Monday, July 15, 2013


     Flip-flops!    The name says it all.

     Did you know that flip-flops have been around since 4000 BC?  (Weren’t they the footwear of choice those decadent Romans wore with their togas?) Did you know that soldiers returning from Japan brought modern flip-flops to this country? That was in the 1940’s, but flip-flops didn’t become popular here until the 1960’s. (That’s because nobody in their right mind would have worn them in the Forties and Fifties. Flip-flops are casual wear and nobody understood casual before 1964 when the Beatles grew their hair long just for the hell of it.) 

     Did you know any of this?  Of course, you didn’t and neither did I. In addition, I just didn’t give a damn. Until recently, I was too blissfully content in my ignorance. Having grown up in the Fifties, I had never even worn a pair of flip-flops. 

     Then along came that June day when both my daughter and I finished working at our respective school districts. It was a beautiful summer day - one of those glorious days when it was hot, but not humid. There we were with our first full day of freedom.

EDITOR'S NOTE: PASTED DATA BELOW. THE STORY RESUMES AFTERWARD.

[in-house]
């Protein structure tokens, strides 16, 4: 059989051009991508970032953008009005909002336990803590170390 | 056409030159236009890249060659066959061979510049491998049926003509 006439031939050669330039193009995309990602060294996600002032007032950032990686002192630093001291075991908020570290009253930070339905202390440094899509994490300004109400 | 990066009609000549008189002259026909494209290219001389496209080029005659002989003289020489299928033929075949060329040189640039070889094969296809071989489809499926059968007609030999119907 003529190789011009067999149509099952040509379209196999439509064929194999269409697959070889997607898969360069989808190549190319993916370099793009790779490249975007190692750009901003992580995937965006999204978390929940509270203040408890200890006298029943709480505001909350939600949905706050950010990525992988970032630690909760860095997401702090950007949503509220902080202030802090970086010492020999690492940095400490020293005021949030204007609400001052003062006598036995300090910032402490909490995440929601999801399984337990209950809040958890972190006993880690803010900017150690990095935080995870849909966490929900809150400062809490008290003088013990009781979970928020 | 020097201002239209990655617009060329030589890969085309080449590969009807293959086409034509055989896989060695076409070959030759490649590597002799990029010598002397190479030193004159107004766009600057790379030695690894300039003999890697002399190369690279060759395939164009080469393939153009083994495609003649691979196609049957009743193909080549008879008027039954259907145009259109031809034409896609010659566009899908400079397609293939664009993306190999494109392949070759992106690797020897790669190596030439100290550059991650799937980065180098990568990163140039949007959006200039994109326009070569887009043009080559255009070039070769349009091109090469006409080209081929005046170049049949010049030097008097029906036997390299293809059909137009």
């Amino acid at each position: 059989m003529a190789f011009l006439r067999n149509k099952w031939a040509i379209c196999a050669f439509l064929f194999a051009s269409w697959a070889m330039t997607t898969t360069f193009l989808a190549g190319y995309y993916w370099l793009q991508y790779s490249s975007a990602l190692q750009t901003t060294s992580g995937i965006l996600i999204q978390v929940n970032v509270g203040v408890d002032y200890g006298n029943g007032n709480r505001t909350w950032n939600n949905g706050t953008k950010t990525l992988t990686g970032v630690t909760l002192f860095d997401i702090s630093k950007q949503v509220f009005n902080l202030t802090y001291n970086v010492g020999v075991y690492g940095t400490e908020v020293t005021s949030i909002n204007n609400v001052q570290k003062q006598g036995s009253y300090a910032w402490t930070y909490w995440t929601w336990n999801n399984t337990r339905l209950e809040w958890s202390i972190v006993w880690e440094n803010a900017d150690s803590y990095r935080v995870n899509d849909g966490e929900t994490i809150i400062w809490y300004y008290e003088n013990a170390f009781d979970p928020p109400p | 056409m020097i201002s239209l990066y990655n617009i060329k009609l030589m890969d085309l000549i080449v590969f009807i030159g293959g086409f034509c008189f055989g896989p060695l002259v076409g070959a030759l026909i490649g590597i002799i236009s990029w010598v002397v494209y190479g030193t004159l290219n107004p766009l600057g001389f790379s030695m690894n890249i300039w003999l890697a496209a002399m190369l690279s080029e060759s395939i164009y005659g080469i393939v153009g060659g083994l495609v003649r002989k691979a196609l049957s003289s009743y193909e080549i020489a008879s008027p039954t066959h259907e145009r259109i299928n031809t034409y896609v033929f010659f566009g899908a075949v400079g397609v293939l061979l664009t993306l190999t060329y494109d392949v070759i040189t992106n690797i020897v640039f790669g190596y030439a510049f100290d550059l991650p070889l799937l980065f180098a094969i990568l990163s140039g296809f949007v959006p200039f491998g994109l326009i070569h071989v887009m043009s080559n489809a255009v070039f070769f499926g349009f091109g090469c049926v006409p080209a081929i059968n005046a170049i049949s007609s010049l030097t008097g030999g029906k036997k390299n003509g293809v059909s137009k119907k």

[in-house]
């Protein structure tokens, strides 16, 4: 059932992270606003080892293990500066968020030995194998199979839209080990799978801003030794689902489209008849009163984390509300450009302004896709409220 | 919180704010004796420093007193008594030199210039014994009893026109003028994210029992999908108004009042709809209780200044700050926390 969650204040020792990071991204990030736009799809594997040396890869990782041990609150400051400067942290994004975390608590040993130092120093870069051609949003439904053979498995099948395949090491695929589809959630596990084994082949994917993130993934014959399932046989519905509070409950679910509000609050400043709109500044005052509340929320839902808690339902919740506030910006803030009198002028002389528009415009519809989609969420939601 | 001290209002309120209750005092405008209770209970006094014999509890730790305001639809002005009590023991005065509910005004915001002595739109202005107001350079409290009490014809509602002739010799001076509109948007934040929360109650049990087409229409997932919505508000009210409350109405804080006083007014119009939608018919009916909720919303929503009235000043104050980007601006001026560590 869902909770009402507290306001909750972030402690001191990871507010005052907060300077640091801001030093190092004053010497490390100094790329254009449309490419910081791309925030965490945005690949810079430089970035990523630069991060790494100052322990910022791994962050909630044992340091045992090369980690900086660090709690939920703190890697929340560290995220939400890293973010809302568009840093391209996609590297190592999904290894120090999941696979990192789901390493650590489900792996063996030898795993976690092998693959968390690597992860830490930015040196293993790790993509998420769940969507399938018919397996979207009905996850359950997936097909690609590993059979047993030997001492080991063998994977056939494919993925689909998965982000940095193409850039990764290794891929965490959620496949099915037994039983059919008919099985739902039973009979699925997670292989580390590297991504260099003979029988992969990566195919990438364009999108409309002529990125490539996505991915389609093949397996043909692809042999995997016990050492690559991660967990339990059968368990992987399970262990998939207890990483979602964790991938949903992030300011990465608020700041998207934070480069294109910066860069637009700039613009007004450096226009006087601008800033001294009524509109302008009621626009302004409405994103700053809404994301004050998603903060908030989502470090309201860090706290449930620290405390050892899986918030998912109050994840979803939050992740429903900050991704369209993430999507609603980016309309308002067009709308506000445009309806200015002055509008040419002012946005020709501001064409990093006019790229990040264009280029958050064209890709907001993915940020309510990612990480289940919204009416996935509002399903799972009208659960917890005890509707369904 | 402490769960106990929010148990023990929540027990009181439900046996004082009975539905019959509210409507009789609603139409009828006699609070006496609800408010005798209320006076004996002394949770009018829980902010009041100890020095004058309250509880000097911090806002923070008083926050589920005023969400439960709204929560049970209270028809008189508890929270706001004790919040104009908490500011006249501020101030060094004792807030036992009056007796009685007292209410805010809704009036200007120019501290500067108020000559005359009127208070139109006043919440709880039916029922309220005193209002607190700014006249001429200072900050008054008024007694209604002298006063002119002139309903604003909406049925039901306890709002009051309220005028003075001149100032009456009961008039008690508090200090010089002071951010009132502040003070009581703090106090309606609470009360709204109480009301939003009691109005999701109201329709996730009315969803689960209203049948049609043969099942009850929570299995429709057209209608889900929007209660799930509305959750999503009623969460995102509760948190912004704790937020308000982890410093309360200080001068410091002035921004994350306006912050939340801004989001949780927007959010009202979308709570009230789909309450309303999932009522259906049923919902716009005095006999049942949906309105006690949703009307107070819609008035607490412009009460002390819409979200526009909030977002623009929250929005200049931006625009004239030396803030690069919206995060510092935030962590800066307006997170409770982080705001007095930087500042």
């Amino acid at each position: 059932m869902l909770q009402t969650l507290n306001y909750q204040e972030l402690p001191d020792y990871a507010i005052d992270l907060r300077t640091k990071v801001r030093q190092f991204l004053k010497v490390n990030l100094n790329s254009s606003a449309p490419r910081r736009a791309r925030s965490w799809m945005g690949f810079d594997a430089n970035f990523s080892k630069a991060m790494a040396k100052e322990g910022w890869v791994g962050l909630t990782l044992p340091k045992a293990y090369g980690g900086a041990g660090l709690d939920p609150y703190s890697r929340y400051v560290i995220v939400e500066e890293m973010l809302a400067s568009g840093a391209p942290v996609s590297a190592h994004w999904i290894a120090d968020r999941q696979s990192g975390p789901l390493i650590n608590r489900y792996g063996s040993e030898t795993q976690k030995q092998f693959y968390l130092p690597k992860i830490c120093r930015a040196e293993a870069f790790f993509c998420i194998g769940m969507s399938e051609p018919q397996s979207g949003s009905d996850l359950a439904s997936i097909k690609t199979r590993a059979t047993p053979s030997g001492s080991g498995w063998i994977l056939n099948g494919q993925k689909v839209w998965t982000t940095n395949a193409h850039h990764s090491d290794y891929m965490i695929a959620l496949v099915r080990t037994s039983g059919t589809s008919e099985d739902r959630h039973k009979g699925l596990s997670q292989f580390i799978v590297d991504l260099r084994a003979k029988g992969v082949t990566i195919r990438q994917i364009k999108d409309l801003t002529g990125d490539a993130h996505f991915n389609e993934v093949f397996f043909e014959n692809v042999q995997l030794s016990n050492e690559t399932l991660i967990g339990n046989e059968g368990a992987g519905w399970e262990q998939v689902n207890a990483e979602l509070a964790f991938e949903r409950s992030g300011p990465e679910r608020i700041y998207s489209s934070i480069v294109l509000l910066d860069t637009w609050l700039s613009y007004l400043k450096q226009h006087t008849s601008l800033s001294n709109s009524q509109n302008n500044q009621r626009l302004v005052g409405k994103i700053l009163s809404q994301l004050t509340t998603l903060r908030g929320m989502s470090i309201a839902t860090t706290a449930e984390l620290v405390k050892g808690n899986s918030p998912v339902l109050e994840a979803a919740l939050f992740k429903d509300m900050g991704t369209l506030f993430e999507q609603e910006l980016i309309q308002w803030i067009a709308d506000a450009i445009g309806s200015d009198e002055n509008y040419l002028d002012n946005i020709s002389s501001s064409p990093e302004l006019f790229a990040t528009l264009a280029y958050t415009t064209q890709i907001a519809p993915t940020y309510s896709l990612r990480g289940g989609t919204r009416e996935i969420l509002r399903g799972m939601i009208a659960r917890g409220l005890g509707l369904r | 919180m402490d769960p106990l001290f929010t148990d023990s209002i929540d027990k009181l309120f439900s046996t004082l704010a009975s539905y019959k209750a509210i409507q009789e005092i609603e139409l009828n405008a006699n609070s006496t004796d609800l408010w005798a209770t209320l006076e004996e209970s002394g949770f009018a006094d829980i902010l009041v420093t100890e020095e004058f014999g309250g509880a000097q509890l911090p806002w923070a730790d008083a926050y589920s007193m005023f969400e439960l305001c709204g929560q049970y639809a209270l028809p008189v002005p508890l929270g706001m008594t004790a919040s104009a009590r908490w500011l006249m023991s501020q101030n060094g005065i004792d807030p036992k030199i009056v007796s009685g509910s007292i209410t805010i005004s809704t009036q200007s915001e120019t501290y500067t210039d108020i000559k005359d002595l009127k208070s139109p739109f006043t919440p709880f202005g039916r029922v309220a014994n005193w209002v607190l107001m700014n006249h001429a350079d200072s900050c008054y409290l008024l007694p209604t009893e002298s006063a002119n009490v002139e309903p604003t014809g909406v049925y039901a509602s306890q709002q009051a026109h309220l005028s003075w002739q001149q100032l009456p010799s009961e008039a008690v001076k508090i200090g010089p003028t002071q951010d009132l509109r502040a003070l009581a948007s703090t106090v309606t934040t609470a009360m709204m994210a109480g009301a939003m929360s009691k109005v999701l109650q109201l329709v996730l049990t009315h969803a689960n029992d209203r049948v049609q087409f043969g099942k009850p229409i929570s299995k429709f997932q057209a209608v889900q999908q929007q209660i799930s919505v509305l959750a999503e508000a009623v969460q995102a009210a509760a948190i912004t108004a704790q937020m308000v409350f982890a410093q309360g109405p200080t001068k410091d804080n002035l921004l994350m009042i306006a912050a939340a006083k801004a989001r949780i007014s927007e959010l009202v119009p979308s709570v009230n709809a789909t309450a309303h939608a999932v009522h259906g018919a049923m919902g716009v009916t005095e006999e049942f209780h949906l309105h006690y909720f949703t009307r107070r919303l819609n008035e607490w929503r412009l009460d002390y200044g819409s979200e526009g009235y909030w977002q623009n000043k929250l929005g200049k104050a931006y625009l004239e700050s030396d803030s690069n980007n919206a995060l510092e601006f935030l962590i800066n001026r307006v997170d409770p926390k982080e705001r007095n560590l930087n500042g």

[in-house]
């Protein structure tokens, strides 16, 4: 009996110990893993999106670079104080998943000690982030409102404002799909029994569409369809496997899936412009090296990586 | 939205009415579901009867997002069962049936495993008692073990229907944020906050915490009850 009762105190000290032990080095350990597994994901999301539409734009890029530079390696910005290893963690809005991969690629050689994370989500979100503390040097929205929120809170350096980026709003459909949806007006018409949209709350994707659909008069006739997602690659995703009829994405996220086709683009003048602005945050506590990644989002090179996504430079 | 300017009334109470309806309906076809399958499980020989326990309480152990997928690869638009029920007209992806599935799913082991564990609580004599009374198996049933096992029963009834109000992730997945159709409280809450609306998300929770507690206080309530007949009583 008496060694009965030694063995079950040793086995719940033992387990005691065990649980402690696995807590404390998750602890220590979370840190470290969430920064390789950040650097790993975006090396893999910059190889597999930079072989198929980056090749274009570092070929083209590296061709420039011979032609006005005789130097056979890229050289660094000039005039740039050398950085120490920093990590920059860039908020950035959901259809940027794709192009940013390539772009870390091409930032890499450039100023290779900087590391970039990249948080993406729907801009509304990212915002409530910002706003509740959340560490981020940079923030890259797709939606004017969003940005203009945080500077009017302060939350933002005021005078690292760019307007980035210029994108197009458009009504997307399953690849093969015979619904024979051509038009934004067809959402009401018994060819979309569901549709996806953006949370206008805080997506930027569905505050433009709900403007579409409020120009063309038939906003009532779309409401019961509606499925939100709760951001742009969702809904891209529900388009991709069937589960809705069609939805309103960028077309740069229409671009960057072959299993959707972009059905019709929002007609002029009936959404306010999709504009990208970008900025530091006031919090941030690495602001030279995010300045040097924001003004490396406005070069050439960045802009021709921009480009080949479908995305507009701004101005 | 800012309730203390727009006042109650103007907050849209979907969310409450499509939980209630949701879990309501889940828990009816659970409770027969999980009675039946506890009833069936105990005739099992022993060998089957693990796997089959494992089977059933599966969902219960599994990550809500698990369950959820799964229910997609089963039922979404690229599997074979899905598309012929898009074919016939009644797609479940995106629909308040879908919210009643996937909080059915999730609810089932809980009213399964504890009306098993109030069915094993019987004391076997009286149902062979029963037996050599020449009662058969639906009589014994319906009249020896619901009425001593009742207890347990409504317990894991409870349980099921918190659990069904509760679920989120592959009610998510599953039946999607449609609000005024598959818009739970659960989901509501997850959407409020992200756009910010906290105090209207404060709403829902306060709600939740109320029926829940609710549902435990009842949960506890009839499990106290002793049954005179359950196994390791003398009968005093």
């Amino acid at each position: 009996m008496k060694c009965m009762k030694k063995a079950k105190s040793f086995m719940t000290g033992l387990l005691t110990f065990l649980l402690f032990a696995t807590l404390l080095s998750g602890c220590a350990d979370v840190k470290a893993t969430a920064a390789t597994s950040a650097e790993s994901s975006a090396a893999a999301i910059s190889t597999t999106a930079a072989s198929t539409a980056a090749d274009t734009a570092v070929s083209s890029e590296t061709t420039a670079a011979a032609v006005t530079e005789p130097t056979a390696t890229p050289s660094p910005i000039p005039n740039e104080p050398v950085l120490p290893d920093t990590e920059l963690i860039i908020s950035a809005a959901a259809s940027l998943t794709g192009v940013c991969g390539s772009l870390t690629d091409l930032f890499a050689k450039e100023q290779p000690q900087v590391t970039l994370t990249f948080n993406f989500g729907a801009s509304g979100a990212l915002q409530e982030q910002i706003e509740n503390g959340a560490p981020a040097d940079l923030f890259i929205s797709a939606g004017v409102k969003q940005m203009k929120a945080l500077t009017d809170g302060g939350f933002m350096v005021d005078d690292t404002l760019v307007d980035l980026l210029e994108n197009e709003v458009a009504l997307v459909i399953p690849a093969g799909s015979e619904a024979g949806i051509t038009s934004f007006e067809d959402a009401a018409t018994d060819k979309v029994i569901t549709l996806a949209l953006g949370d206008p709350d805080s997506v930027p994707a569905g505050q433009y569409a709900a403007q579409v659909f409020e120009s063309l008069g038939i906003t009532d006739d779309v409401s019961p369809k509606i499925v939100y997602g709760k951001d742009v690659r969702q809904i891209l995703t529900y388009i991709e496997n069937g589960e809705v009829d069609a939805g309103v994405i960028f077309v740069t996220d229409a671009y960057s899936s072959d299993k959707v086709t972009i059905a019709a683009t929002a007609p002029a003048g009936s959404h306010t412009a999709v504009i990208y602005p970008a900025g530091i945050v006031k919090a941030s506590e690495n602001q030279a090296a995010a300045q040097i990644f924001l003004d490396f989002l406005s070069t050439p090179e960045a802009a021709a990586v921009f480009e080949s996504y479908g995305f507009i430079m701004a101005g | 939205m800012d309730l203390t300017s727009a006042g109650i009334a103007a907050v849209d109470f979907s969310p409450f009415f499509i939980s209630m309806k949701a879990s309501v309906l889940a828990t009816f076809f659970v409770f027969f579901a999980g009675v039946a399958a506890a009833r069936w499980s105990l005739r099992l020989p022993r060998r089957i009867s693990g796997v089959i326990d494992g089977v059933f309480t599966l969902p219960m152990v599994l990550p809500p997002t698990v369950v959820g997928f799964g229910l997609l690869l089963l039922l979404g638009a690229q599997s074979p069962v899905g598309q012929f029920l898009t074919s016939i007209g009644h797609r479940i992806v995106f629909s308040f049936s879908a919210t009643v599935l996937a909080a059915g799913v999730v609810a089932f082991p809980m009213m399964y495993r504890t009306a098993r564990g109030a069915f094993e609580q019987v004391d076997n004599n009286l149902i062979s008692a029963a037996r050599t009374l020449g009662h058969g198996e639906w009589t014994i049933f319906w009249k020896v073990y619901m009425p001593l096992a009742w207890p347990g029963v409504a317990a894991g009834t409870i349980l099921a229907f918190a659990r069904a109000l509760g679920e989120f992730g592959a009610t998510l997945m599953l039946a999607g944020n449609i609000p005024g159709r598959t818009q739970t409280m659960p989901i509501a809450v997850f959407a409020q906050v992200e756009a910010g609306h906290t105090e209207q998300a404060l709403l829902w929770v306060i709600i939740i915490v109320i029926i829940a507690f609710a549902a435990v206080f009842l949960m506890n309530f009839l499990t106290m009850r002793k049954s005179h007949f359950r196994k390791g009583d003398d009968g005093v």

Naturally, we decided to spend the day doing absolutely nothing - with a little bit of shopping thrown in for fun. We had just left one store in the mall when my daughter, upon seeing a pair of flip-flops in another store window, exclaimed, “Let’s get pedicures!”

     “Why?’ I asked. 

     “Because it’s summer and you need a pedicure to go with your flip-flops.”

      “I don’t wear flip-flops.”

      “But you need them to wear while you get your pedicure?”

     “What?” but she was already sailing through the front door of the shoe store, expecting me to follow. 

     “Mom, look at these she said pointing to a pair of hot pink flip-flops with soles thicker than the ones on my sneakers.  “Try these on.”
      “I can’t,” I said.  “I only wore flip-flops once and that little do-dad thing in the middle drove me nuts.”

     “But you need them,” she insisted.  “Besides this pair won’t hurt.  They’re good ones.”
      “How much are these?” I asked a salesman thinking maybe I could squeeze out a ten dollar bill for them. 
        “Sixty,” he said blithely. 

     “Dollars?” I shouted wondering how something that almost did not even exist could cost so much.  Everyone in the store had turned to look at me as half a dozen emotions including shock, incredulity, and amazement appeared on my face.  Embarrassed, I turned to join my daughter who had already broken into gales of uncontrollable laughter that propelled both of us out of the store, into our car and up the highway to a discount department store. 

     But after purchasing an inexpensive and bland pair of flip-flops and getting a pedicure, my mind kept returning to the sixty dollar pair that would have looked perfect with my hot pink, perfectly painted toenails.
     “Hmmm….” I said looking down and wiggling my toes, “maybe those Romans weren’t so decadent after all!”

My memoir, Dear Elvis, is available at

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